• A swimmer might tell their friend, “I love the breaststroke. It feels like I’m swimming like a frog.”

13. Freestyle it

This phrase is used to describe swimming using the freestyle technique. It means to swim with your face down in the water, using a flutter kick and alternating arm movements.

  • For example, a swimming instructor might say, “Let’s do some freestyle laps. Freestyle it!”
  • During a triathlon, a commentator might say, “She’s in the lead, freestyling it with ease.”
  • A swimmer might encourage their teammate by saying, “You’ve got this! Just freestyle it and give it your all.”

14. Butterfly it

This phrase is used to describe swimming using the butterfly technique. It means to swim with your face down in the water, using a dolphin kick and simultaneous arm movements that come out of the water and then enter again.

  • For instance, a swim coach might say, “Let’s work on your butterfly stroke. Butterfly it!”
  • During an Olympic swimming event, a commentator might say, “He’s breaking records, butterflying it to the finish.”
  • A swimmer might say to their friend, “The butterfly stroke is challenging, but it’s so much fun to butterfly it across the pool.”

15. Doggy paddle

This phrase is used to describe a basic swimming technique where you paddle your hands and kick your feet to stay afloat. It is a playful term often used by beginners or in informal settings.

  • For example, a parent might say to their child, “Just doggy paddle and have fun in the water.”
  • During a casual swim with friends, someone might suggest, “Let’s just doggy paddle around and enjoy the sunshine.”
  • A person learning how to swim might say, “I’m still getting the hang of it, so I’ll just stick to doggy paddling for now.”

16. Go for a swim

This phrase means to engage in the activity of swimming. It implies the act of intentionally entering the water for the purpose of swimming.

  • For example, “Let’s go for a swim at the beach this afternoon.”
  • A person might say, “I love going for a swim in the pool on hot summer days.”
  • Another might ask, “Are you planning to go for a swim in the lake tomorrow?”

17. Wade in

This term refers to walking into water, typically a body of water that is not too deep. It implies a slow and deliberate movement into the water.

  • For instance, “We waded into the river to cool off.”
  • A person might say, “I like to wade in up to my waist before starting to swim.”
  • Another might mention, “The water was shallow, so we waded in rather than diving.”

18. Dive bomb

This phrase is used to describe a specific type of dive where a person jumps into the water from a height and makes a big splash. It implies a forceful and dramatic entry into the water.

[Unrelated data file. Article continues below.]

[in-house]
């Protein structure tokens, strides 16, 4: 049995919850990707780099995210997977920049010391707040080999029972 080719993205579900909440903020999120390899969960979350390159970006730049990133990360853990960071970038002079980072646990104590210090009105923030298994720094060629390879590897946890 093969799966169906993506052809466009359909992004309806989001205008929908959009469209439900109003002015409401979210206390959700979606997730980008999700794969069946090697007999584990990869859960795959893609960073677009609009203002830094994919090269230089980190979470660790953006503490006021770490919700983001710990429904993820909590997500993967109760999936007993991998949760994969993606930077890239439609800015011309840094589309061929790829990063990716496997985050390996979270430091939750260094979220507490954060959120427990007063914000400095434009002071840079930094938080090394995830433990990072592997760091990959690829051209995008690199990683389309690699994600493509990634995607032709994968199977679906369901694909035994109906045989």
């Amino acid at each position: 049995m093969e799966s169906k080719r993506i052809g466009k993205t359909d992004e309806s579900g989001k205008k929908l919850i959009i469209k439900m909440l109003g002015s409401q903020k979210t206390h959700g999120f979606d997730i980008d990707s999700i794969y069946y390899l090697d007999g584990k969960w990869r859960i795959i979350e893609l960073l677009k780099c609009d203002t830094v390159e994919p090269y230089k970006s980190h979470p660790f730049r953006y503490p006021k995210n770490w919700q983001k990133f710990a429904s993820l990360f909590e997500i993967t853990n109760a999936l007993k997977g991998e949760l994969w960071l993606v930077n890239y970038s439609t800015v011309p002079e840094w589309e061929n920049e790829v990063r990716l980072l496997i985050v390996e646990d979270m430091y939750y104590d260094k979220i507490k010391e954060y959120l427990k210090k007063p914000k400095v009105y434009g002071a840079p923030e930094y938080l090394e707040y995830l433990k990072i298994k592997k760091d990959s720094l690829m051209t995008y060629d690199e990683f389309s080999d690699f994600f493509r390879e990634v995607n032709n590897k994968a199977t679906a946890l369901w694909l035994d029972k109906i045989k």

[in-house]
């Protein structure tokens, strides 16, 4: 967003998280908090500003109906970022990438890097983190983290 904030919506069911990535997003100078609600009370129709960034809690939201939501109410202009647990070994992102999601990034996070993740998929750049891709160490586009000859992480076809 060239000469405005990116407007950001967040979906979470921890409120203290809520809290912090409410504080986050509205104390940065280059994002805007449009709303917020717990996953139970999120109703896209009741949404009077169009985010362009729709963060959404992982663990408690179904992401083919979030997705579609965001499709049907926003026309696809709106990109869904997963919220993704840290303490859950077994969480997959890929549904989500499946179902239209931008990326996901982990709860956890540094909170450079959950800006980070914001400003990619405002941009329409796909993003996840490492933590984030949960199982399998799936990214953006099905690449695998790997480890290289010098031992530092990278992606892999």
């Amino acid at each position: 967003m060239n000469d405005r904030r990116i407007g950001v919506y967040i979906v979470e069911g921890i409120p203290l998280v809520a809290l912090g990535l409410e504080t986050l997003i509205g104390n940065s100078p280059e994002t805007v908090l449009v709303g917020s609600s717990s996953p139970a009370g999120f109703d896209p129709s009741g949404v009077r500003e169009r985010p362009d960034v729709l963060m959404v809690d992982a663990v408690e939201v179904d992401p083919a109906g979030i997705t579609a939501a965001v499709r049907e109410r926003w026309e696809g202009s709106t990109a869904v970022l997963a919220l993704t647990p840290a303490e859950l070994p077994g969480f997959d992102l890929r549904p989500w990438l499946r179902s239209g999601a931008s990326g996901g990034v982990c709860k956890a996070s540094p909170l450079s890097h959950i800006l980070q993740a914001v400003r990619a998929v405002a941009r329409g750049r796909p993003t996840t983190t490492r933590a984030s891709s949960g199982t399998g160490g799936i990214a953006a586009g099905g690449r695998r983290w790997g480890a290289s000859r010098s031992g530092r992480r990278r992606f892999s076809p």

• For example, “He did a dive bomb off the diving board and made the whole pool shake.”
  • A person might say, “I love the adrenaline rush of dive bombing into the deep end.”
  • Another might exclaim, “Watch me dive bomb into the lake from this cliff!”

19. Take a swim

This phrase means to participate in the activity of swimming. It implies a deliberate decision to enter the water and swim.

  • For instance, “I’m going to take a swim to cool down.”
  • A person might say, “I usually take a swim in the morning to start my day.”
  • Another might mention, “Taking a swim in the ocean is so refreshing.”

20. Get in the water

This phrase simply means to enter the water. It implies a general action of getting into the water without specifying the activity or purpose.

  • For example, “Let’s get in the water and have some fun.”
  • A person might say, “I always get in the water slowly to adjust to the temperature.”
  • Another might ask, “Are you planning to get in the water later?”

21. Plunge in

This phrase refers to quickly and enthusiastically jumping into the water.

  • For example, “After a long hike, we decided to plunge into the cool lake.”
  • A person might say, “I love to start my day by plunging into the ocean.”
  • In a conversation about swimming, someone might suggest, “Let’s plunge in and cool off.”

22. Dive into the water

This phrase means to jump into the water with your head leading the way.

  • For instance, “He dove into the water and swam to the other side of the pool.”
  • In a discussion about diving techniques, someone might say, “To perform a proper dive, you need to dive into the water at a slight angle.”
  • A person might exclaim, “I can’t wait to dive into the water and feel the rush!”

23. Splash in the pool

This phrase describes the action of jumping into the pool and creating a large splash.

  • For example, “The kids love to splash in the pool and soak each other.”
  • In a conversation about swimming techniques, someone might mention, “When doing cannonballs, make sure to splash in the pool for maximum fun.”
  • A person might say, “I’m going to splash in the pool and cool off on this hot day.”

24. Glide through the water

This phrase refers to swimming smoothly and effortlessly through the water.

  • For instance, “She glided through the water like a graceful dolphin.”
  • In a discussion about swimming techniques, someone might say, “To improve your speed, focus on gliding through the water.”